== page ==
Subject Area Keywords

Intelligence analysis, Methodology


Qualitative analysis has two extraordinary capabilities: first, finding answers to questions we are too clueless to ask; and second, causal inference – hypothesis testing and assessment – within a single unique context (sample size of one). These capabilities are broadly useful, and they are critically important in village-level civil-military operations. Company commanders need to learn quickly, "What are the problems and possibilities here and now, in this specific village? What happens if we do A, B, and C?" – and that is an ill-defined, one-of-a-kind problem.

The U.S. Army's Eighty-Third Civil Affairs Battalion is our "first user" innovation partner in a new project to adapt qualitative research methods to an operational tempo and purpose. Our aim is to develop a simple, low-cost methodology and training program for local civil-military operations conducted by non-specialist conventional forces. Complementary to that, this paper focuses on some essential basics that can be implemented by college professors without significant cost, effort, or disruption.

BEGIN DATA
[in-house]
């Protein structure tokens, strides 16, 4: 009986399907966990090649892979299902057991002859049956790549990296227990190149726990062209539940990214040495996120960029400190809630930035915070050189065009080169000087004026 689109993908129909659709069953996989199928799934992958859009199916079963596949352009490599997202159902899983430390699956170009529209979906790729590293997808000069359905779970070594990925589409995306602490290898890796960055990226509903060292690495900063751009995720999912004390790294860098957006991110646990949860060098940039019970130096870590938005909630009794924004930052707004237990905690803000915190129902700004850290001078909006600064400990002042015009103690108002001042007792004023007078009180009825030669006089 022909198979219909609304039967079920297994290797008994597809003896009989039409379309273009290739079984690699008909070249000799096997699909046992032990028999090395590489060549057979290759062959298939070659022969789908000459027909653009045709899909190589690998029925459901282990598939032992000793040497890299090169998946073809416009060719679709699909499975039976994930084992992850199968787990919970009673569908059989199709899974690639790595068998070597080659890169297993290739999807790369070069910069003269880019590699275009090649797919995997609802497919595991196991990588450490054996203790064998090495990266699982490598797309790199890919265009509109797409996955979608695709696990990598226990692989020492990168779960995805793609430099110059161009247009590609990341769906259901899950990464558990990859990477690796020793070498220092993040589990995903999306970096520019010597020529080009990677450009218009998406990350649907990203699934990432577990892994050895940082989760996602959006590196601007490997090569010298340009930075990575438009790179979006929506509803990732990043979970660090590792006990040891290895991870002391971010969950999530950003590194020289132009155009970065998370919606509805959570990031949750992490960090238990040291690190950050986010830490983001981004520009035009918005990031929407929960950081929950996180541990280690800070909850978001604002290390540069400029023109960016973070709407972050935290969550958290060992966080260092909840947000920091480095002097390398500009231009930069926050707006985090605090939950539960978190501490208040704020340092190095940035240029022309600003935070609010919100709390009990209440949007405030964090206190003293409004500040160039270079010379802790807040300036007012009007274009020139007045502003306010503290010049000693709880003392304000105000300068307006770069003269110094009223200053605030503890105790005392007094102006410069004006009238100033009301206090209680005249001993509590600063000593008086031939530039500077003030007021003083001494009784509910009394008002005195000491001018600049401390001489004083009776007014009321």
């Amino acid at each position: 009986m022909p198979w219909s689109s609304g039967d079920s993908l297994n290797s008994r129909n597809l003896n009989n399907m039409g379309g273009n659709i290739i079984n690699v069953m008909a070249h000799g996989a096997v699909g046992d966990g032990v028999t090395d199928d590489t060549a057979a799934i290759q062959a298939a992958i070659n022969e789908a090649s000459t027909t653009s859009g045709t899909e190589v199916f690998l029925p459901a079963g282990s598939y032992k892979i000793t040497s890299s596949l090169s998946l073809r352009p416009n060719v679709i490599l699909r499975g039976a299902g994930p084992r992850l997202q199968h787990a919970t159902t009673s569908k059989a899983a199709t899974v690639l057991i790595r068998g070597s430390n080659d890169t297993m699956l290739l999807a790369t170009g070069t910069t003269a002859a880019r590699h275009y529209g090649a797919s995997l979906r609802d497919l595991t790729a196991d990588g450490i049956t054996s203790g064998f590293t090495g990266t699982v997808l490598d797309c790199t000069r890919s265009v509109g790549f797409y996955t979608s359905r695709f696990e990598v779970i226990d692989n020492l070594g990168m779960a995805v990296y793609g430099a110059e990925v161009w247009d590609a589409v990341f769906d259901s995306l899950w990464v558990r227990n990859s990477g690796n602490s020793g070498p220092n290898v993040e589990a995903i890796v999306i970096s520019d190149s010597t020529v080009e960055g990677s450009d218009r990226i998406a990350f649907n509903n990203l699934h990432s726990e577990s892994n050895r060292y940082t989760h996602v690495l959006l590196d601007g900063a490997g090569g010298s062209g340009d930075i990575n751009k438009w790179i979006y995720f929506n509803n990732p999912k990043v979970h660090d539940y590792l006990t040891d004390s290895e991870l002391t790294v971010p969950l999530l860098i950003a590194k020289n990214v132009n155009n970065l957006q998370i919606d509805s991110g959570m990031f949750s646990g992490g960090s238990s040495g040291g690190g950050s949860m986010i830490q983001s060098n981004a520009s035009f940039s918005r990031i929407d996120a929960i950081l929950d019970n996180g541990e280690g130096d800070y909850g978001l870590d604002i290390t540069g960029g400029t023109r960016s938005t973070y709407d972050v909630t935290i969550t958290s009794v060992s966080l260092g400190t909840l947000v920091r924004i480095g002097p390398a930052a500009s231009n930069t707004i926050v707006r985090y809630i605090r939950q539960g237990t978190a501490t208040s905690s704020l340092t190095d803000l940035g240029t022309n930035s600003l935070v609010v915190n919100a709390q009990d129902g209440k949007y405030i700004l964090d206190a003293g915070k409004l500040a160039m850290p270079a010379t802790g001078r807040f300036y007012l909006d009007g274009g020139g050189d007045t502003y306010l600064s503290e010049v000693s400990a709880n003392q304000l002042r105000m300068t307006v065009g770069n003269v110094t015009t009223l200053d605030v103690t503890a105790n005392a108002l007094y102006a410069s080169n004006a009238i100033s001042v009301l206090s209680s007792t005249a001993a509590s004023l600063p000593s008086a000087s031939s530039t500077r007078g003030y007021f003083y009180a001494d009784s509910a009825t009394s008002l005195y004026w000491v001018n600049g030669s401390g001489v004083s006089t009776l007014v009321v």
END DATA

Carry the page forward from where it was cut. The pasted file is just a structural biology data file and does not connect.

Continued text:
The opinions expressed in this paper are those of the authors, and do not represent those of the U.S. Army, the Department of Defense, or the U.S. Government.